School bells are ringing! As students everywhere sharpen their pencils and charge their devices for another year, parents are also hard at work, making sure their kids are prepared to make the grade when it comes to their health. To help guide them, we've created a back-to-school checklist for taking care of mental and physical health needs of school-aged kids as the year begins.
- Check off the back-to-school check-up. Make an appointment with your healthcare provider for an annual physical and ensure that your child is up-to-date on all immunizations, including their flu vaccine. If your child will need medication at school, find out your school’s guidelines on how medications are administered and follow those rules.
- Stock up on supplies. Communicate with your school to find out everything your child will need for the year, from markers to masks. Make your purchases as early as you can to ensure you’re ready for the first day.
- Ease back into sleep routines. Starting a new schedule can be a shock to the system. In advance of the new school year, set a regular bedtime and wake-up time in your house and get everyone back in the habit of being on a schedule. Elementary-aged kids should get 10 to 12 hours of sleep a night and teens should aim for eight and a half to nine and a half hours.
- Create a quiet workspace. Before long, your child will be bringing home projects, reading assignments, math problems and homework of all kinds. To help them do their best work, design a serene space just for them that will allow them to focus, free of distractions.
- Watch the backpack weight. Heavy backpacks can strain a child’s growing body, including the muscles and joints. Keep backpacks light enough that they don’t surpass 10 to 20 percent of the student’s body weight. If they’re carrying a backpack on their back, remind them to use both straps to distribute the weight.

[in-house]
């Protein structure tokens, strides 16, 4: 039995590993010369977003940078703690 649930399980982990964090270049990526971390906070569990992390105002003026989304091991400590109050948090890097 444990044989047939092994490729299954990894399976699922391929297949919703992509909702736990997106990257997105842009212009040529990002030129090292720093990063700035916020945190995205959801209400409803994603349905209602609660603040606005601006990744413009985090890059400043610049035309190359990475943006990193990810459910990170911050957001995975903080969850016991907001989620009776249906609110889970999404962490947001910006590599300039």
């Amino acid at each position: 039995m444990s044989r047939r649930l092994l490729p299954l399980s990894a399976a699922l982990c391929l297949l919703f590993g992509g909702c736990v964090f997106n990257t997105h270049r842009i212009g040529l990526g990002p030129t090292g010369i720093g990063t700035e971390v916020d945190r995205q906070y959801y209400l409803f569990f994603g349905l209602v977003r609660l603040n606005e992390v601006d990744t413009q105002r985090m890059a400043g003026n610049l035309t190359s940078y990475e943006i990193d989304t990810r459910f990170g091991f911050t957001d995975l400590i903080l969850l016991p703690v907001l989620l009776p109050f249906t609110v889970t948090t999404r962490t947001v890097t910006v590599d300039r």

- Calm back-to-school jitters. If your child is feeling anxious about going back to school, physical activity may help. Whether they’re running, walking, biking, swimming or playing sports, 60 minutes of exercise a day may improve focus—and it can even decrease the risk of depression and anxiety while improving thinking, judgement and sleep.
- Keep meals healthy and interesting. It’s up to you—and your kids—to get creative, mixing in seasonal finds from the produce section or farmers market, along with fun finger foods and more. Remember to limit the sugary drinks and encourage drinking plenty of water.
- Wash your hands. Students, teachers and parents alike should remember the importance of hand washing, both at school, at home and anywhere out in public. Frequent hand washing is the best way to get rid of germs that could make you sick.
A new school year means a fresh start. This fall, set the tone when it comes to preventive care, physical activity, meals and more, and make your family’s health and safety a priority.
Back to School Planning: Checklists to Guide Parents, Guardians, and Caregivers, CDC. “Planning for in-person classes,” section, bullet point 6.
 Benefits of Physical Activity, CDC, “immediate benefits” sections